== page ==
Parking requests to accommodate a disability bring about a particular set of issues and questions. What requests are reasonable? If the board deems a request reasonable, who pays for the accommodation, if a cost is involved? What if parking spots are so limited in the community that accommodating the request seems impossible? What to do?
When in receipt of an accommodation request, a board is strongly encouraged to engage in an interactive process and make a good faith effort to consider the following when deciding how to handle the request:
Does the requesting party have a qualifying disability?
If someone has a physical or mental impairment which substantially limits a major life activity like walking, talking, hearing, seeing, breathing, learning, performing manual tasks or caring for themselves, then federal law considers them disabled. State law offers broader protection; disability is defined as an impairment that makes performance of a major life activity “difficult.” If a requesting party’s disability is obvious, e.g., they use a wheelchair, then it could be considered discriminatory to ask for verification of the disability.
Does the requesting party have a disabled person placard or license plate?
Oftentimes, when requesting a parking accommodation the requesting party will have a disabled person placard from the DMV. Presuming the plate or placard is current and valid, then this should constitute sufficient verification of a disability related to use of a vehicle
Is the request reasonable?
Every community’s parking situation differs and so too will the reasonableness of a request for accommodation. One main factor to consider is whether the request is even possible. For example, if the requesting party asks for a parking space closer to their unit but there are no common area spaces closer to the unit, the board likely does not have the power under the governing documents to displace another owner from their deeded or assigned parking spot.
A board should also consider whether there is a causal link between the disability and the request for a parking accommodation. Not every disability impacts the use of a vehicle and parking. If a person with a mental disability requests a parking accommodation, it would be reasonable to request verification to identify the link between the request and the disability.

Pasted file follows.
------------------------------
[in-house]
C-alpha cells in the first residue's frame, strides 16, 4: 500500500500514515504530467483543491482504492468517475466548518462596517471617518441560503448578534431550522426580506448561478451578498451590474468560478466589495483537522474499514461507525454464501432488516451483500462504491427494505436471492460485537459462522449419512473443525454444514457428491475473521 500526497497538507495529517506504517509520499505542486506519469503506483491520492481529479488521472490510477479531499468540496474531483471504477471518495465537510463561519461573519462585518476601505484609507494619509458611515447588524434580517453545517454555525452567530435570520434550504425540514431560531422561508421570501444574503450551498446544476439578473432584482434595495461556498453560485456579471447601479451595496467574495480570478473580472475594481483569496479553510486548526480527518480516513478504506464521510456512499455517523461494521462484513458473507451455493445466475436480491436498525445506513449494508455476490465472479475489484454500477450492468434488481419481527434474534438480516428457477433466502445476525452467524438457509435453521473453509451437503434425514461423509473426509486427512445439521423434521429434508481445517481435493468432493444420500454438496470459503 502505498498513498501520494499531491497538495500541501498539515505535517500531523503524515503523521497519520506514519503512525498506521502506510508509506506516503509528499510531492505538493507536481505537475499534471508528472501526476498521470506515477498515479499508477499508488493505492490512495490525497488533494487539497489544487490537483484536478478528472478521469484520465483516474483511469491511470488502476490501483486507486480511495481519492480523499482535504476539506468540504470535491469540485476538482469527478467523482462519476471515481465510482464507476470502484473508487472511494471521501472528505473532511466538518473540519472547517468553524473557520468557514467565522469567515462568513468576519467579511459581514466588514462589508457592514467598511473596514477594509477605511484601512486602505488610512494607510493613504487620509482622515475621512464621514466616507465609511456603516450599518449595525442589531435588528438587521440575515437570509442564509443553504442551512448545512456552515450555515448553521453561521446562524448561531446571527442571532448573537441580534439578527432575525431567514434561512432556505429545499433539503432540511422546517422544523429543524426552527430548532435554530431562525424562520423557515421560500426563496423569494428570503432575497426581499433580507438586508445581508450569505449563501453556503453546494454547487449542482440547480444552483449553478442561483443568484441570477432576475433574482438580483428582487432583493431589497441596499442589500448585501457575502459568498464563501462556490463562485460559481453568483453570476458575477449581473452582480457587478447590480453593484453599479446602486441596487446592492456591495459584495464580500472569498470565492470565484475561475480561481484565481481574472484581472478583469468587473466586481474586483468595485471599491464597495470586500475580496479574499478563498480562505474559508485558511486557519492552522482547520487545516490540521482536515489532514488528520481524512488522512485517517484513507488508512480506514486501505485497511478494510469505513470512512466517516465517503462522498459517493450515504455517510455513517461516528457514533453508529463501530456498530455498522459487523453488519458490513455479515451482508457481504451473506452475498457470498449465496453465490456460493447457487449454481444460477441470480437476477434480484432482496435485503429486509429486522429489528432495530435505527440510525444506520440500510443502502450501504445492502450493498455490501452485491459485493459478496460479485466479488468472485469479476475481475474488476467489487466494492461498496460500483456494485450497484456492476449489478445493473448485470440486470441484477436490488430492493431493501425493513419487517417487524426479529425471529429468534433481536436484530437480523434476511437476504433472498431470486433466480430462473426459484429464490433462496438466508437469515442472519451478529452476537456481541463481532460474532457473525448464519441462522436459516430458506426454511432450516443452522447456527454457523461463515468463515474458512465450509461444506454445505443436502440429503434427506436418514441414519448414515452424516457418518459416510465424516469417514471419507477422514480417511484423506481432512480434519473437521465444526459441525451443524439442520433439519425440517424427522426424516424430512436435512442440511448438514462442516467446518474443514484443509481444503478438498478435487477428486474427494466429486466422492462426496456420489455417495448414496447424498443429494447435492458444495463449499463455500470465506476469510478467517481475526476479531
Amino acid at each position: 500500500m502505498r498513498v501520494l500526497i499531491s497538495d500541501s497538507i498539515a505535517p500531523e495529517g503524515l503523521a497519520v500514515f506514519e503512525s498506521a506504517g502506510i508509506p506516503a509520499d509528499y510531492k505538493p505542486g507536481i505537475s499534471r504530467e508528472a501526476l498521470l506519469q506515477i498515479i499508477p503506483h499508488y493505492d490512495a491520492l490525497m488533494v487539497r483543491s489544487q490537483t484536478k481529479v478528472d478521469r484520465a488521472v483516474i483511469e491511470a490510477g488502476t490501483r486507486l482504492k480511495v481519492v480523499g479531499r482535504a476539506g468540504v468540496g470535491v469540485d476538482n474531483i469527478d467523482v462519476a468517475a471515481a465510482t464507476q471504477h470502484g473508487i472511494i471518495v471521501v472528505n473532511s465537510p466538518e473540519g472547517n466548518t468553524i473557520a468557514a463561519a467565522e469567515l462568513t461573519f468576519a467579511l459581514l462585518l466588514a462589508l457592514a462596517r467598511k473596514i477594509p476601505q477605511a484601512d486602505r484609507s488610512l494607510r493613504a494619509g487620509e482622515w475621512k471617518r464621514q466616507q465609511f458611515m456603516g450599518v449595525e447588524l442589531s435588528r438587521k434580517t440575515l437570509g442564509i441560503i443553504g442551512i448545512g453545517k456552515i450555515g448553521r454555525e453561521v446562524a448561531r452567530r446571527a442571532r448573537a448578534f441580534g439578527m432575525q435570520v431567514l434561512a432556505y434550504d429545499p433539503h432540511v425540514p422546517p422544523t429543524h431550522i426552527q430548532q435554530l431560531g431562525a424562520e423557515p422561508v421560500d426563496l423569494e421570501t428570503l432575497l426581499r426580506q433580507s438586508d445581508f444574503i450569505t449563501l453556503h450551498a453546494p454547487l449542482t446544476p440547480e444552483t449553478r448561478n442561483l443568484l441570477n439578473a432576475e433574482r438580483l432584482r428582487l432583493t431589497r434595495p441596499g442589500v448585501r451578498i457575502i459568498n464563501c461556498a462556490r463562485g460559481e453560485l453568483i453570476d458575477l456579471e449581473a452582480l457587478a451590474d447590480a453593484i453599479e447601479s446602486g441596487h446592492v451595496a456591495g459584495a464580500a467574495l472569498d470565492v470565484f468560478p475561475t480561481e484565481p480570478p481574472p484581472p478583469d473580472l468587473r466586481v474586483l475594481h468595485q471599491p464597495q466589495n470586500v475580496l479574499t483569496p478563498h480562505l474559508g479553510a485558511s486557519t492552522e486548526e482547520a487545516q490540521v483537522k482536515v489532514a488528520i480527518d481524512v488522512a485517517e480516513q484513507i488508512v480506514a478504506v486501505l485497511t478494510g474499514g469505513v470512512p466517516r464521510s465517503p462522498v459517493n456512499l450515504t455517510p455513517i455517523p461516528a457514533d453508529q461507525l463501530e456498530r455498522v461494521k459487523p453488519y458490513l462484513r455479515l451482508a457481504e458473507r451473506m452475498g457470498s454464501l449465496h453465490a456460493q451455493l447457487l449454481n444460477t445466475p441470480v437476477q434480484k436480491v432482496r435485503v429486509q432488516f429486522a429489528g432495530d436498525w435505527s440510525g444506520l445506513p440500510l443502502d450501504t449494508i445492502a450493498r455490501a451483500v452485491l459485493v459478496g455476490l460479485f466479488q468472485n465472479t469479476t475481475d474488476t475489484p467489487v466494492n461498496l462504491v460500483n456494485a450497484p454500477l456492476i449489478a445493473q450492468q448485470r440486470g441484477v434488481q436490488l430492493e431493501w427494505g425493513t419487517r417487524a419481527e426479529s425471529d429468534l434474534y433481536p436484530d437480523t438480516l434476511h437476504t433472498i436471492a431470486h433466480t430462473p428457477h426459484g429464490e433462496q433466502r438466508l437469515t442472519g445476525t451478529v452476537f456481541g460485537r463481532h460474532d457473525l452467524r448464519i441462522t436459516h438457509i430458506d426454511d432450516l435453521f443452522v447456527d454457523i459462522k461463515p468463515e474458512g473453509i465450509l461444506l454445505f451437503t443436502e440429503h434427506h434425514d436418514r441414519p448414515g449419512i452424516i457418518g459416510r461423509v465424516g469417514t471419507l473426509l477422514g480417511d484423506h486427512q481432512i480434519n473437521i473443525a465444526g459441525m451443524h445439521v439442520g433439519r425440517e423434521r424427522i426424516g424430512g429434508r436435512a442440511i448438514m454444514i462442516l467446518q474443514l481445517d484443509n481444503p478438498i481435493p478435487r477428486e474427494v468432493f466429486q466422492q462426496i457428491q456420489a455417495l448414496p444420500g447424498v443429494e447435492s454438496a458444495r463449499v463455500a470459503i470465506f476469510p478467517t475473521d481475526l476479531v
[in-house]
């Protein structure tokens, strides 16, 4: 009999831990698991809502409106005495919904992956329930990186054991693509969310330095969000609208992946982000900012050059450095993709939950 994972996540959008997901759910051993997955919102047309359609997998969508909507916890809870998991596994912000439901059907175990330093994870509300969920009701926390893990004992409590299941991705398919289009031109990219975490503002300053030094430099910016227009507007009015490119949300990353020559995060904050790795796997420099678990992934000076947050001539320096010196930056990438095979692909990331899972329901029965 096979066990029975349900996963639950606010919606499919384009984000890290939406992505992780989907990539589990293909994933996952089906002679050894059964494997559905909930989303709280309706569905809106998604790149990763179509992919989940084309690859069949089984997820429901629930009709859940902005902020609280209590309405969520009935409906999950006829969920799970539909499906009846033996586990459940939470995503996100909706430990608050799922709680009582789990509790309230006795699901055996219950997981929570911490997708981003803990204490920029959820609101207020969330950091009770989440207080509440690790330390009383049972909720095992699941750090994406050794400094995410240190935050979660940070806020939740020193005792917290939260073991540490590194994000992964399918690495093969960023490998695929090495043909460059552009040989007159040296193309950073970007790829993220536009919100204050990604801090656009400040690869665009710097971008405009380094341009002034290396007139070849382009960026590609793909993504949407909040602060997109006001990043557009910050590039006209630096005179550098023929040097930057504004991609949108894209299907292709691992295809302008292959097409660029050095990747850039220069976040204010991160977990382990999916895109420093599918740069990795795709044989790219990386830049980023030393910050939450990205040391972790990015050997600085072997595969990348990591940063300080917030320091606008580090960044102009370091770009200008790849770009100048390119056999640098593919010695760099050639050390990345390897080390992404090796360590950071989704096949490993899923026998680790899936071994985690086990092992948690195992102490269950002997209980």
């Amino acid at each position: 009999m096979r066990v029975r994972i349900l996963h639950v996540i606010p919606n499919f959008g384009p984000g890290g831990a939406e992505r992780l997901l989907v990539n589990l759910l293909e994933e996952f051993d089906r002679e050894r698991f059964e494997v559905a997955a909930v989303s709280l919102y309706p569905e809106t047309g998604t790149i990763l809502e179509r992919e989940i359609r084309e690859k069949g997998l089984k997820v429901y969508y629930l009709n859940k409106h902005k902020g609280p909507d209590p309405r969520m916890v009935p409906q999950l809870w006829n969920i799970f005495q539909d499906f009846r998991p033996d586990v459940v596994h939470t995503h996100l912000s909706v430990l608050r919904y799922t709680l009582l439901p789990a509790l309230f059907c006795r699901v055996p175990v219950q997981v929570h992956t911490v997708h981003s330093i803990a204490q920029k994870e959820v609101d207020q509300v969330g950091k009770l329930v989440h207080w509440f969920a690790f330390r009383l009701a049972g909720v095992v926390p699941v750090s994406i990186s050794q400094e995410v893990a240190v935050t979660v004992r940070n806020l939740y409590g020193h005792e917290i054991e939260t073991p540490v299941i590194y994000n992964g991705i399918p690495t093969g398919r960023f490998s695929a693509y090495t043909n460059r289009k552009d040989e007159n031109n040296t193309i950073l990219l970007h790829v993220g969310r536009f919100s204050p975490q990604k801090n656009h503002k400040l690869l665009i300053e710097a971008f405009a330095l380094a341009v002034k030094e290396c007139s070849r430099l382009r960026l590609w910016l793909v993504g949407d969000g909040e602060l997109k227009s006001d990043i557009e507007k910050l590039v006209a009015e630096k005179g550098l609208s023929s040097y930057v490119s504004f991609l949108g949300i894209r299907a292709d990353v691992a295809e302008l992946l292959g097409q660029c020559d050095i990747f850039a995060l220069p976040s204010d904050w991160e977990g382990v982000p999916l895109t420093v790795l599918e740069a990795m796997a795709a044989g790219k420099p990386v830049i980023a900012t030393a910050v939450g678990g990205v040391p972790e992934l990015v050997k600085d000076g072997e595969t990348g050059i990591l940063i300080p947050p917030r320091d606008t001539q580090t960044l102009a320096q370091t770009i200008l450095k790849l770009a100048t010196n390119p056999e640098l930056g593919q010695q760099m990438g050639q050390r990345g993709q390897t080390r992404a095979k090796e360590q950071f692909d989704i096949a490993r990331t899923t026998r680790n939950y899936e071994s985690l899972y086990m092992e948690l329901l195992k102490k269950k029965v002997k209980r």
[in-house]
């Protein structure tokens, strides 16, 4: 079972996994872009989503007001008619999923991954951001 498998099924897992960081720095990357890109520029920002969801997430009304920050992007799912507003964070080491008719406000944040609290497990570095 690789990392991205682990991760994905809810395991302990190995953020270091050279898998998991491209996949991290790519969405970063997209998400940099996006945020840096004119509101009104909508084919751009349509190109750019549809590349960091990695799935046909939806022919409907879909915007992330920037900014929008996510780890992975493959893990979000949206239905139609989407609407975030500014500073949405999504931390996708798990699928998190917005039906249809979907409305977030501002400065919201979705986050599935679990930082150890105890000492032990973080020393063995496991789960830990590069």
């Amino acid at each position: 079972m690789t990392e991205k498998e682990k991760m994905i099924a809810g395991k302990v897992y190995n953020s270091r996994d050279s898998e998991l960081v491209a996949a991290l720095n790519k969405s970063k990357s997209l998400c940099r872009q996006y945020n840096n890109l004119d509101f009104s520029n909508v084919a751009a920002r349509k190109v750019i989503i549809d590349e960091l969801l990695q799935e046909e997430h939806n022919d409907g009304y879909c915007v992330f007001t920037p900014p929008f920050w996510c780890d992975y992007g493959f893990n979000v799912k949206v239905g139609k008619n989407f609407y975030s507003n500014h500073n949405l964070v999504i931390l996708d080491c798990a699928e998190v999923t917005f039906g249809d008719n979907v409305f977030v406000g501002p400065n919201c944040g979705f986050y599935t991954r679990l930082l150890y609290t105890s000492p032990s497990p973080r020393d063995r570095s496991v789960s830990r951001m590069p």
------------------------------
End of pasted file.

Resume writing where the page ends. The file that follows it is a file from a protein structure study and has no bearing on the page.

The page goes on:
Another consideration is cost. Typically, granting parking variances have minimal costs to the community while physical modifications can become costly. If the cost to the association is minimal and the benefit to the disabled person is significant it will be difficult to argue that the request is not reasonable.
Is the request necessary to allow equal enjoyment of the community or just convenient?
A requesting party is not entitled to an accommodation if the accommodation is merely convenient, but they are entitled to a reasonable accommodation if the accommodation is necessary to allow them the equal use and enjoyment of their home or the common area facilities.
One federal case illustrates this point well: In Sporn v. Ocean Colony Condominium Ass’n. (D NJ 2001) 173 F.Supp.2d 244, a disabled owner sought and received permission to use a parking space closer to his unit, but Sporn refused to relinquish his assigned space despite the association’s parking rules requiring such transfer. Sporn argued that he needed the space for his guests. The Sporn court held, “an accommodation should not ‘extend a preference to handicapped residents [relative to other residents], as opposed to affording them equal opportunity'” and “accommodations that go beyond affording a handicapped tenant ‘an equal opportunity to use and enjoy a dwelling’ are not required …”(Citations omitted.) The association’s parking policy requiring the relinquishment of one’s deeded parking space granted the same rights to disabled tenants as it did to non-disabled residents. When plaintiff Sporn was asked to relinquish his parking space pursuant to the association’s parking policy, Sporn refused and when asked why he needed two spaces, Sporn did not offer any explanation related to the disability, but instead responded, “because during the summertime we couldn’t get any parking for any of our family that came down.” (Id.). This comment lead the Sporn court to determine that Sporn’s request for “reasonable accommodation” was really a request for accommodation coupled with a demand for special treatment.